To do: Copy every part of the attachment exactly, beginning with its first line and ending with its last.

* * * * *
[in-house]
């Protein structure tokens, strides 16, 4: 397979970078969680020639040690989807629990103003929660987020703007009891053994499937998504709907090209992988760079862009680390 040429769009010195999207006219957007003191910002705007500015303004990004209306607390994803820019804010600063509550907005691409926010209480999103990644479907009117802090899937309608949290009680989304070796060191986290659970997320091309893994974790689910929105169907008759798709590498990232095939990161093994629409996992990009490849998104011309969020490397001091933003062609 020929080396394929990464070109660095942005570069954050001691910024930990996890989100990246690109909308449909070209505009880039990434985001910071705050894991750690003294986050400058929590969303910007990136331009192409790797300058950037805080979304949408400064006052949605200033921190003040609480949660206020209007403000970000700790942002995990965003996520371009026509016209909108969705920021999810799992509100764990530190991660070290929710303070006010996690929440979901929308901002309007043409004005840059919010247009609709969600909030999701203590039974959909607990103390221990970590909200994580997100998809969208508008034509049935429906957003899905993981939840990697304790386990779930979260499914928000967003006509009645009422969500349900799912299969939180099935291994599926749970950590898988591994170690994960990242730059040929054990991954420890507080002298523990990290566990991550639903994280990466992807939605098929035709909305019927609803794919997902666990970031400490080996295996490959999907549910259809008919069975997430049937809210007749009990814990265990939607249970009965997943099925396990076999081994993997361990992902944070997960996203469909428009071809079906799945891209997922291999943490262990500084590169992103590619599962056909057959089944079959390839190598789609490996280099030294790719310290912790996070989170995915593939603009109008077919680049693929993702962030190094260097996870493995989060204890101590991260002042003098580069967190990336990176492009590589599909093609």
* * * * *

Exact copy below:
[in-house]
């Protein structure tokens, strides 16, 4: 397979970078969680020639040690989807629990103003929660987020703007009891053994499937998504709907090209992988760079862009680390 040429769009010195999207006219957007003191910002705007500015303004990004209306607390994803820019804010600063509550907005691409926010209480999103990644479907009117802090899937309608949290009680989304070796060191986290659970997320091309893994974790689910929105169907008759798709590498990232095939990161093994629409996992990009490849998104011309969020490397001091933003062609 020929080396394929990464070109660095942005570069954050001691910024930990996890989100990246690109909308449909070209505009880039990434985001910071705050894991750690003294986050400058929590969303910007990136331009192409790797300058950037805080979304949408400064006052949605200033921190003040609480949660206020209007403000970000700790942002995990965003996520371009026509016209909108969705920021999810799992509100764990530190991660070290929710303070006010996690929440979901929308901002309007043409004005840059919010247009609709969600909030999701203590039974959909607990103390221990970590909200994580997100998809969208508008034509049935429906957003899905993981939840990697304790386990779930979260499914928000967003006509009645009422969500349900799912299969939180099935291994599926749970950590898988591994170690994960990242730059040929054990991954420890507080002298523990990290566990991550639903994280990466992807939605098929035709909305019927609803794919997902666990970031400490080996295996490959999907549910259809008919069975997430049937809210007749009990814990265990939607249970009965997943099925396990076999081994993997361990992902944070997960996203469909428009071809079906799945891209997922291999943490262990500084590169992103590619599962056909057959089944079959390839190598789609490996280099030294790719310290912790996070989170995915593939603009109008077919680049693929993702962030190094260097996870493995989060204890101590991260002042003098580069967190990336990176492009590589599909093609």